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The Greyhound

Our Poor Choices for President


The 2016 presidential election has led Americans to contemplate which candidate they dislike least, rather than which candidate they like more. It’s an election where we turn on our TVs for the debate expecting a showdown—a war between Donald Trump and Hilary Clinton over who can dig up more of their opponent’s history of scandals and personal flaws in an effort to redeem their own weaknesses. It’s entirely negative, and the debates have tended to focus more on scandals and tearing each other apart than on improving the United States and upholding its values.

First off, I am traditionally in favor of the Republicans, but I take neither side of the political spectrum this year.  It may be because of this election that I now consider myself an independent.

Both candidates have proved very faulty, specifically in the second presidential debate.  The debate, held on Oct.9, at Washington University in St. Louis, Missouri, began with high tension, as Trump and Clinton opened with an unprecedented refusal to shake the opponent’s hand.

Both Trump and Clinton performed weakly on the subject of discrimination against women.

Trump called out Bill Clinton for his mistreatment of women and said that Hillary Clinton only does the same, without offering any supporting evidence.  What I find Trump’s attacks on Bill Clinton shocking, considering the video released just two days before showing Trump talking about women in a vulgar and extremely demeaning way, telling tales of his pursuits of various women, including touching them without their consent, because “when you’re a star you can do it. You can do anything”.

Trump definetly gained the least amount of support on the subject of women’s rights. Even a number of Republicans pushed for him to resign from his candidacy, but he claimed he could not let his supporters down. He said that he regretted his disgusting language and that he apologized to his family and the American people. Even though he apologized, he did defend himself stating that it was only “locker talk”. Does this excuse it at all?

I have to give it to Hillary on the topic of trust though.

I almost laughed out loud when she said, “we have to restore trust.”  She attempted to make the claim that even President Abraham Lincoln needed to use different arguments for persuading politicians with differing public and private views to abolish slavery. This was Trump’s chance to call her out once more on her infamous dishonesty.

He said she was a liar and she can’t just use Lincoln as an example for being two-faced in public and private affairs. Trump fired at Clinton a memorable line, “Honest Abe never lied.  That’s the biggest difference between Abraham Lincoln and you.”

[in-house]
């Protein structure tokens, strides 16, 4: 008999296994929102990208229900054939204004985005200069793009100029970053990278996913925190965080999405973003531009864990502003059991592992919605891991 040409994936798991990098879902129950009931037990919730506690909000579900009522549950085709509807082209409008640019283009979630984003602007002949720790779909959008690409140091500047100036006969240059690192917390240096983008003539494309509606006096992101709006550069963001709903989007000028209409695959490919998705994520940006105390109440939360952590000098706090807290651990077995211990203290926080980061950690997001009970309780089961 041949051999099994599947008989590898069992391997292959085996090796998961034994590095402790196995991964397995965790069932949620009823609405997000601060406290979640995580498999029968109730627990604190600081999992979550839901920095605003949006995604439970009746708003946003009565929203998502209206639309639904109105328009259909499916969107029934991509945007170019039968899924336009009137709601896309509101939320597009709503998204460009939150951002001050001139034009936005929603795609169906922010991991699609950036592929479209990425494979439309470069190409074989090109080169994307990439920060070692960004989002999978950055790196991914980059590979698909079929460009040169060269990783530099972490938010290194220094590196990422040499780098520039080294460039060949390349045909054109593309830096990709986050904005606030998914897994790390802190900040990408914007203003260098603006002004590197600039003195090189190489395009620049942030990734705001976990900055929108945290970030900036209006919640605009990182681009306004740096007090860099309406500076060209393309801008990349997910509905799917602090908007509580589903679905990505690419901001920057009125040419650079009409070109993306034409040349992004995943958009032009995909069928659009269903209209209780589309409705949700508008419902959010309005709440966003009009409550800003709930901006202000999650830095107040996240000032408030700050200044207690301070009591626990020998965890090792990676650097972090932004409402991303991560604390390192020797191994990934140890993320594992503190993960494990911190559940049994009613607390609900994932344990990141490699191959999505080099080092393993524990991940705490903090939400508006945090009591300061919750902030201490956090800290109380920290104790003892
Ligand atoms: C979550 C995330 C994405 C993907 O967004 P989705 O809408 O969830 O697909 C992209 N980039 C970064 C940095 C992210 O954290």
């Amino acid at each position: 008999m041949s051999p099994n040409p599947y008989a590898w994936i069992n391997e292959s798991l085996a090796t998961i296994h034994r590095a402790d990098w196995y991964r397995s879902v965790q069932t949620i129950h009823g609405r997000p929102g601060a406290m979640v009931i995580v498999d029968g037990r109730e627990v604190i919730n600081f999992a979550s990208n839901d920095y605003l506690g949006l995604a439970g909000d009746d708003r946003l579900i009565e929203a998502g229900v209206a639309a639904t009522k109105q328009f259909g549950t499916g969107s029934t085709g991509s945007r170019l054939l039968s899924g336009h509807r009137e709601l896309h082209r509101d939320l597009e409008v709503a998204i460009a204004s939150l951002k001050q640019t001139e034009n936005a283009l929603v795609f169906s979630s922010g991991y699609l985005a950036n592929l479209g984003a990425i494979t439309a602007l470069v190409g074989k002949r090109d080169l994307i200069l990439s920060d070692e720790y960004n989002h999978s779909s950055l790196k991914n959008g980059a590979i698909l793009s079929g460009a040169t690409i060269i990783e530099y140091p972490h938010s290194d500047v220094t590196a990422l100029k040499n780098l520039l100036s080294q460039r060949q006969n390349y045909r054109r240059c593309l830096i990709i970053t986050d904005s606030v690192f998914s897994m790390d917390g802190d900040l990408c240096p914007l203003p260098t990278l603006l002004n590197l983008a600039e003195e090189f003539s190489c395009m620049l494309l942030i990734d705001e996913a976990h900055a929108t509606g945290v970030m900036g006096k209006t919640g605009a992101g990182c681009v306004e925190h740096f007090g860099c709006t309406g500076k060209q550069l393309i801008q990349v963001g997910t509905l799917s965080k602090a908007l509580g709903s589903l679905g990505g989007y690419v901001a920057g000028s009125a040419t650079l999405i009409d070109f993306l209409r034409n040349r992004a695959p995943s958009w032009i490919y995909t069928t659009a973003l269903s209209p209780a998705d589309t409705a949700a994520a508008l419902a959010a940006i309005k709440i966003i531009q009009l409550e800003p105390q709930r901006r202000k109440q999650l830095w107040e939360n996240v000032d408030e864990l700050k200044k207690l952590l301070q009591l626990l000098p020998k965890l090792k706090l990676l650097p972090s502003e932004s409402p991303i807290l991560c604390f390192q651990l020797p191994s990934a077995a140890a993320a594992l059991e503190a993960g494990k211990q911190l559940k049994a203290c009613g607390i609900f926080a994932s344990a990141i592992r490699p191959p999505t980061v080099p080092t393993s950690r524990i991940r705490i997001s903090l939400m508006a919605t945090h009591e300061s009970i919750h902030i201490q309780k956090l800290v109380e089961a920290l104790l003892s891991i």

Trump also said that if he is elected president, he will make sure Hilary Clinton is thoroughly investigated for her dishonesty and crimes, especially involving her private email server, even going so far as to suggest he would have her jailed.

It is well agreed upon which candidate had the better temperament.  I don’t think I’ve heard one person say that Trump won that subject matter in any debate.

Clinton skillfully highlighted Trumps weak temperament as being a main concern for the country’s future. She said that it is a good thing that “someone with the temperament of Donald Trump is not in charge of the law in our country.” Early on in his campaign, Trump put down some of his supporters’ calls to “lock her up” by simply saying “let’s defeat her in November.” But now he embraces it, and his implication of jail time shows that his behavior is increasingly disrespectful, intolerant, and aggressive.

It seems that the only thing both candidates could agree on was the fact that this country is in dire need of unification.

I could continue with multiple more examples of either candidate’s weak characteristics or dishonesty. Trump’s strength that keeps him competitive is his reputation as being a brilliant negotiator, whereas Clinton’s is her calm demeanor and her prior experience and qualifications.  Also, she undoubtedly gains support for the fact that she could be the first woman president, which I personally believe should not be a factor, but is a factor nonetheless. A candidate’s plans for strengthening our country should be of consideration and not his or her biological make-up.

But why them? This year it is agreeably unfortunate that these are the candidates the citizens of the United States must choose between. So why are Trump and Clinton the only ones left in the race?  Does it maybe have to do with our current political system, where it’s as if one can literally buy presidencies? Campaigning is extremely expensive and no matter how qualified or likable a candidate is among the people, it really comes down to which candidates can afford to stay in the running, or which candidates have the richest backers.

It is unfortunate that I am hearing voters say that they don’t even want to vote at all. Minorities used to put their lives on the line, fighting for their rights to vote. It shouldn’t be that way. We should want to vote and be involved. We shouldn’t stoop to such poor choices. We should be proud of our country, not embarrassed of what it might become.


*Photo by Dennis Van Tine / AP and Paul Sancya / AP, from The Atlantic


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Our Poor Choices for President